The Normans were the descendants of Danes settled in northern Neustrie following Viking invasions along the Seine ending in 911 when Hrolfr le Marcheur was given possession of the land which came to be known as the Duchy of Normandy.

Following the death of Edward the Confessor Harold betrayed his word to Duke William, which set Norman, Breton and Frankish troops into motion. The Normans successfully conquered England in 1066, thus setting into motion French/English conflict which would carry on until the conclusion of the Hundred Years War.

Really, the best thing to do is go pick up a few books and read about it. As you read on you'll see the complexity of some of the issues.

alphaknave
Friday, March 25th, 2005, 05:48 AM
The Normans were the descendants of Danes settled in northern Neustrie following Viking invasions along the Seine ending in 911 when Hrolfr le Marcheur was given possession of the land which came to be known as the Duchy of Normandy.

Following the death of Edward the Confessor Harold betrayed his word to Duke William, which set Norman, Breton and Frankish troops into motion. The Normans successfully conquered England in 1066, thus setting into motion French/English conflict which would carry on until the conclusion of the Hundred Years War.

Really, the best thing to do is go pick up a few books and read about it. As you read on you'll see the complexity of some of the issues.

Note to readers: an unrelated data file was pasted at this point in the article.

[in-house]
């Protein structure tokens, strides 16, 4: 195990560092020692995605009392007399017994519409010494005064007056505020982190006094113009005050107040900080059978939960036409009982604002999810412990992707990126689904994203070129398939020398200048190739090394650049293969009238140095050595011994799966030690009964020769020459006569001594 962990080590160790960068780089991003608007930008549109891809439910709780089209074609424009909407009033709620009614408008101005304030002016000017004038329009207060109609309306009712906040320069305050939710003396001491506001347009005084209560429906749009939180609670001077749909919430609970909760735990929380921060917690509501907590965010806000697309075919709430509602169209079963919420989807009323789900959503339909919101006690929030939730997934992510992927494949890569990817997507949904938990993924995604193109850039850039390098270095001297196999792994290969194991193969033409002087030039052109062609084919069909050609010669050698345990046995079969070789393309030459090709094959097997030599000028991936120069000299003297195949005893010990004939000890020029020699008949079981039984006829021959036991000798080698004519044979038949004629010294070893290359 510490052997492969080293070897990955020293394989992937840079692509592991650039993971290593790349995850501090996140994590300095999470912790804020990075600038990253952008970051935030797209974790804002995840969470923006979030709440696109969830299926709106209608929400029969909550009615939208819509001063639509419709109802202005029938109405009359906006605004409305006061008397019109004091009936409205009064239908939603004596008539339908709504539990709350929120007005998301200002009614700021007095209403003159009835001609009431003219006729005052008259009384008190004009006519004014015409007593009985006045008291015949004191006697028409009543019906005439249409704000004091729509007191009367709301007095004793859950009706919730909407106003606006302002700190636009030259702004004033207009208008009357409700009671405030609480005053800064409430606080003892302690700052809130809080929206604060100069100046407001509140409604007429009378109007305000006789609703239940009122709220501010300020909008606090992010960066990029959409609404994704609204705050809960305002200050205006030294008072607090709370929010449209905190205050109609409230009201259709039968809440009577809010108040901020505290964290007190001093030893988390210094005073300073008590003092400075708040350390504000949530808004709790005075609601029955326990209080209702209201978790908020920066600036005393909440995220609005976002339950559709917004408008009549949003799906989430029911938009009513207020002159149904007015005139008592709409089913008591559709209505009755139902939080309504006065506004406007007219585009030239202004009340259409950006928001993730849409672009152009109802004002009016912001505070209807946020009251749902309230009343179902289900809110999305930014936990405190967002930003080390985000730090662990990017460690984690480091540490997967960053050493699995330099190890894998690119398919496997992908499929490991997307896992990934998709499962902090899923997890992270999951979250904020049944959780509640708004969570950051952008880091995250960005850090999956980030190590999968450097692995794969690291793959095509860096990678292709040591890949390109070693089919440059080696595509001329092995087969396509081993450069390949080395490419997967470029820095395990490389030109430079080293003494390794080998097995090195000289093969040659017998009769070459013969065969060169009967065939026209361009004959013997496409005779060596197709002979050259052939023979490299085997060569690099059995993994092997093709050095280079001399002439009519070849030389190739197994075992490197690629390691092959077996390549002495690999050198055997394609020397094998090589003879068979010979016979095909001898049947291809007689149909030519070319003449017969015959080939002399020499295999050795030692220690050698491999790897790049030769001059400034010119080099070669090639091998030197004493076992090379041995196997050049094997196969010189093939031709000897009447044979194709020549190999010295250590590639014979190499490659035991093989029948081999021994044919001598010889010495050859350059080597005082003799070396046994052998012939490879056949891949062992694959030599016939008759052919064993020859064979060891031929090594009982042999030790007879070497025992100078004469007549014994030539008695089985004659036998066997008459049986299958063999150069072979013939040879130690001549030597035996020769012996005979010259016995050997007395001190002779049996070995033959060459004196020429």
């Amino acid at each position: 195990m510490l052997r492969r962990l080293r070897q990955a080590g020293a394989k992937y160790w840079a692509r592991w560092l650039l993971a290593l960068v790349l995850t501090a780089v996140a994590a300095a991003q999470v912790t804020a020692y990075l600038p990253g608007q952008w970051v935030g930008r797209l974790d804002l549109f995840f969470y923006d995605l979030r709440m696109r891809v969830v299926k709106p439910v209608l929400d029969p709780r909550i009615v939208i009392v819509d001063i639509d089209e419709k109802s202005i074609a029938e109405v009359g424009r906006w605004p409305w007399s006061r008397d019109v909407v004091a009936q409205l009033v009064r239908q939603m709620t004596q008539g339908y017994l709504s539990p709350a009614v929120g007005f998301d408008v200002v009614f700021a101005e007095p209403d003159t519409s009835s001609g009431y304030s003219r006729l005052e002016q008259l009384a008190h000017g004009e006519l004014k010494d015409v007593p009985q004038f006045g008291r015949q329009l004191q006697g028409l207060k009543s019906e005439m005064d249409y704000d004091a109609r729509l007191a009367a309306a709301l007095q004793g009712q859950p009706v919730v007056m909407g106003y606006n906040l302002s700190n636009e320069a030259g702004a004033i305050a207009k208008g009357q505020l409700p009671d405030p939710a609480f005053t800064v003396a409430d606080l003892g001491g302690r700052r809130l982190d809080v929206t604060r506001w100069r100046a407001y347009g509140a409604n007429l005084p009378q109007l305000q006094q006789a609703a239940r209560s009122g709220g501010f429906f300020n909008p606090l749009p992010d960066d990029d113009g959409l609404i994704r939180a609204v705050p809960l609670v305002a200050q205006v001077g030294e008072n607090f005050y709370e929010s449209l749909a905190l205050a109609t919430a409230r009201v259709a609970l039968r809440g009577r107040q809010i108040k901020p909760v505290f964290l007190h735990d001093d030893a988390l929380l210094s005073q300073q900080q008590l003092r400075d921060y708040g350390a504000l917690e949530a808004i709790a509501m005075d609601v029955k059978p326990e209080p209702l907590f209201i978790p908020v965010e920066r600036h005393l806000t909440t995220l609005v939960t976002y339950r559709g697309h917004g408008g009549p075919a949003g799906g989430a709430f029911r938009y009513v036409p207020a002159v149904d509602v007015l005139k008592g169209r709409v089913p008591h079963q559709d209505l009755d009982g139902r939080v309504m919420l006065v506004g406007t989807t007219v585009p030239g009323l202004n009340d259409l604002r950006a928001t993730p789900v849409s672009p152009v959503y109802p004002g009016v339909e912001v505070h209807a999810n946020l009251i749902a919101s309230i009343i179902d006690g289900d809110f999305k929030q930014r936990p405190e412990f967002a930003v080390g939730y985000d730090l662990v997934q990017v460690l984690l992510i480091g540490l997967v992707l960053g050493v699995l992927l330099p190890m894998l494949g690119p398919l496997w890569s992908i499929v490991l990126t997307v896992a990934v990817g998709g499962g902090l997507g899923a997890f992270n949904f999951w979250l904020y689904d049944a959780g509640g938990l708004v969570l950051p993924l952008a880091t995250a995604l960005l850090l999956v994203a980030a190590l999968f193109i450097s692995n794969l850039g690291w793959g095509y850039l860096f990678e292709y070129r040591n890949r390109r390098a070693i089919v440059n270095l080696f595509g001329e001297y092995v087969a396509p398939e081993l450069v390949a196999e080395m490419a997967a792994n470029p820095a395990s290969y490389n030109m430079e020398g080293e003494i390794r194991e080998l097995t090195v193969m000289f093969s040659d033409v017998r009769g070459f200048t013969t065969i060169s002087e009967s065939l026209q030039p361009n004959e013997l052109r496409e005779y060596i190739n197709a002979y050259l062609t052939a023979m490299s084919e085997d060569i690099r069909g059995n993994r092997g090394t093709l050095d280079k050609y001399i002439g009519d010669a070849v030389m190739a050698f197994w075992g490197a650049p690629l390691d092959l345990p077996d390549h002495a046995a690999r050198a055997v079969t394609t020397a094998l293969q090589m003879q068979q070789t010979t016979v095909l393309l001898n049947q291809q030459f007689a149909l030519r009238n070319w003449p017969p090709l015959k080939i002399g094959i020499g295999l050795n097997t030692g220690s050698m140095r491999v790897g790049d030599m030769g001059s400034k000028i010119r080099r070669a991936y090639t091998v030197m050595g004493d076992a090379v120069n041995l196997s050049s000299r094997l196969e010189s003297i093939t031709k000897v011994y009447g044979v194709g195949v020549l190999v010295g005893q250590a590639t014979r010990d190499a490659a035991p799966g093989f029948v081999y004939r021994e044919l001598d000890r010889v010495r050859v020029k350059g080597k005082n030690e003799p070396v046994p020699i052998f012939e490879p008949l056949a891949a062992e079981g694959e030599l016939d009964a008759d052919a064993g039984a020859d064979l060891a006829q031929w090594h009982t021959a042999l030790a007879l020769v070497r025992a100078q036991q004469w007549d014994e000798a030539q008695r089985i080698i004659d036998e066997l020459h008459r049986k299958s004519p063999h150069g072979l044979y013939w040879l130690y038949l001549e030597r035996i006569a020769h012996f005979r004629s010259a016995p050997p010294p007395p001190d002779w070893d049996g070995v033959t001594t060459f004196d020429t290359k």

Ah, so Normans are generally considered French.

Rhydderch
Friday, March 25th, 2005, 05:48 AM
To put it simply the English aristocracy of the Central to Late Middle Ages was Anglo-Norman
The uppermost level of the aristocracy were Anglo-Norman, for instance the regional rulers and tenants-in-chief, however most of the aristocracy remained English, although supplemented with Normans; it was only the top level which was largely replaced.

alphaknave
Friday, March 25th, 2005, 05:51 AM
They apparently mixed and interbred, at least to an extent. In early times, when a new group conquered the place, they made serfs or slaves of the inhabitants, so they became a lower class or grade of society, but in the majority of cases, the original inhabitants probably outnumbered the conquerors.
So, if you are English, you are probably a mixture of all the previously existing peoples.

NormanBlood
Friday, March 25th, 2005, 05:55 AM
The uppermost level of the aristocracy were Anglo-Norman, for instance the regional rulers and tenants-in-chief, however most of the aristocracy remained English, although supplemented with Normans; it was only the top level which was largely replaced.

That is quite incorrect. The Normans penetrated the English aristocracy quite thoroughly. By Longshanks time it would be difficult to say that the aristocracy could not be called "Anglo-Norman". That was simply the reality of the situation.

edit* yes you most likely are. However, it depends which region of England you come from. Inhabitants of the Danelaw area would most likely still be highly Anglo-Dane depending on their family's history.

alphaknave
Friday, March 25th, 2005, 05:57 AM
That is quite incorrect. The Normans penetrated the English aristocracy quite thoroughly. By Longshanks time it would be difficult to say that the aristocracy could not be called "Anglo-Norman". That was simply the reality of the situation.

edit* yes you most likely are. However, it depends which region of England you come from. Inhabitants of the Danelaw area would most likely still be highly Anglo-Dane depending on their family's history.
Are these in anyway related to political party leaders at the time of the Revolutionary War for America?

NormanBlood
Friday, March 25th, 2005, 06:04 AM